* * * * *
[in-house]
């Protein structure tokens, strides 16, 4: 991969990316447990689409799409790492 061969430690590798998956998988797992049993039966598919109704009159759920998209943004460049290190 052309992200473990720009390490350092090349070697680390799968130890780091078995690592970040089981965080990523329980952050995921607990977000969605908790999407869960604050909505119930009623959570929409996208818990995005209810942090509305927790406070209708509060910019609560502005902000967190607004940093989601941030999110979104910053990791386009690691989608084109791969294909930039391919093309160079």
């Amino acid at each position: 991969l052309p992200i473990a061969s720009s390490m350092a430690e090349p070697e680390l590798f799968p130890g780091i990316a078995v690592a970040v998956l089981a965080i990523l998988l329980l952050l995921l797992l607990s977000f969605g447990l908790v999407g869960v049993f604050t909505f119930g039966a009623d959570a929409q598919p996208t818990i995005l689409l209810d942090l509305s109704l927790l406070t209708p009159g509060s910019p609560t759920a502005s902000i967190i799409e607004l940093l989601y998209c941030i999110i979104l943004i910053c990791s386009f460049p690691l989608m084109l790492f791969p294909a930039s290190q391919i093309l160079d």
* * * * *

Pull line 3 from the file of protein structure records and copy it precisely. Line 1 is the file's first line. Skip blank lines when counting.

């Amino acid at each position: 991969l052309p992200i473990a061969s720009s390490m350092a430690e090349p070697e680390l590798f799968p130890g780091i990316a078995v690592a970040v998956l089981a965080i990523l998988l329980l952050l995921l797992l607990s977000f969605g447990l908790v999407g869960v049993f604050t909505f119930g039966a009623d959570a929409q598919p996208t818990i995005l689409l209810d942090l509305s109704l927790l406070t209708p009159g509060s910019p609560t759920a502005s902000i967190i799409e607004l940093l989601y998209c941030i999110i979104l943004i910053c990791s386009f460049p690691l989608m084109l790492f791969p294909a930039s290190q391919i093309l160079d």